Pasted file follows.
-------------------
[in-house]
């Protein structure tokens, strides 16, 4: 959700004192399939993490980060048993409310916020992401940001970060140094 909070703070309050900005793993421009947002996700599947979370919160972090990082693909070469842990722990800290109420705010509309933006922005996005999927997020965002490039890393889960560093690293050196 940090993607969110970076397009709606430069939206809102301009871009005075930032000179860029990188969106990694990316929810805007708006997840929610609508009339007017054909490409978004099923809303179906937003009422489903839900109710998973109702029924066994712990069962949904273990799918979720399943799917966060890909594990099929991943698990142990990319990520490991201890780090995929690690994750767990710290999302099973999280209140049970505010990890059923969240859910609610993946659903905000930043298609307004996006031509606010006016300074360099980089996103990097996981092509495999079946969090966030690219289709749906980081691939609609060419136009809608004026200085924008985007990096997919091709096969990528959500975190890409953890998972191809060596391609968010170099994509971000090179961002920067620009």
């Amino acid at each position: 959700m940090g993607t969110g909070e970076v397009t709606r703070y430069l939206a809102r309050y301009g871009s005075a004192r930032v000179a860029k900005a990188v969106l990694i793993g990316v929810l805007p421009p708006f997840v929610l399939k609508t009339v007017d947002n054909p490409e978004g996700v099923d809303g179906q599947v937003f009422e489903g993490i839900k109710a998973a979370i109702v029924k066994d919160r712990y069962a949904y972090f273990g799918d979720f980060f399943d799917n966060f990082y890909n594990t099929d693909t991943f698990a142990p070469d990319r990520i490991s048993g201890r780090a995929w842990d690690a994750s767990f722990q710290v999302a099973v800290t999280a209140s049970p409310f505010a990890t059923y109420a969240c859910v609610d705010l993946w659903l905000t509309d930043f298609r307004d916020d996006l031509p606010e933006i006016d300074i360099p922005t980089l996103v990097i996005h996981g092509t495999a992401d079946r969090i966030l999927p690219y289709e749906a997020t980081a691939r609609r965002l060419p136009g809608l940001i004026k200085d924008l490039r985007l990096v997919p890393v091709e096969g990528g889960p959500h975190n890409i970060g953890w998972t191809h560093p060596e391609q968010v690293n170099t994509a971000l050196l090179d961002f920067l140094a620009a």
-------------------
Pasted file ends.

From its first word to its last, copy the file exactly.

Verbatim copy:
[in-house]
């Protein structure tokens, strides 16, 4: 959700004192399939993490980060048993409310916020992401940001970060140094 909070703070309050900005793993421009947002996700599947979370919160972090990082693909070469842990722990800290109420705010509309933006922005996005999927997020965002490039890393889960560093690293050196 940090993607969110970076397009709606430069939206809102301009871009005075930032000179860029990188969106990694990316929810805007708006997840929610609508009339007017054909490409978004099923809303179906937003009422489903839900109710998973109702029924066994712990069962949904273990799918979720399943799917966060890909594990099929991943698990142990990319990520490991201890780090995929690690994750767990710290999302099973999280209140049970505010990890059923969240859910609610993946659903905000930043298609307004996006031509606010006016300074360099980089996103990097996981092509495999079946969090966030690219289709749906980081691939609609060419136009809608004026200085924008985007990096997919091709096969990528959500975190890409953890998972191809060596391609968010170099994509971000090179961002920067620009």
């Amino acid at each position: 959700m940090g993607t969110g909070e970076v397009t709606r703070y430069l939206a809102r309050y301009g871009s005075a004192r930032v000179a860029k900005a990188v969106l990694i793993g990316v929810l805007p421009p708006f997840v929610l399939k609508t009339v007017d947002n054909p490409e978004g996700v099923d809303g179906q599947v937003f009422e489903g993490i839900k109710a998973a979370i109702v029924k066994d919160r712990y069962a949904y972090f273990g799918d979720f980060f399943d799917n966060f990082y890909n594990t099929d693909t991943f698990a142990p070469d990319r990520i490991s048993g201890r780090a995929w842990d690690a994750s767990f722990q710290v999302a099973v800290t999280a209140s049970p409310f505010a990890t059923y109420a969240c859910v609610d705010l993946w659903l905000t509309d930043f298609r307004d916020d996006l031509p606010e933006i006016d300074i360099p922005t980089l996103v990097i996005h996981g092509t495999a992401d079946r969090i966030l999927p690219y289709e749906a997020t980081a691939r609609r965002l060419p136009g809608l940001i004026k200085d924008l490039r985007l990096v997919p890393v091709e096969g990528g889960p959500h975190n890409i970060g953890w998972t191809h560093p060596e391609q968010v690293n170099t994509a971000l050196l090179d961002f920067l140094a620009a």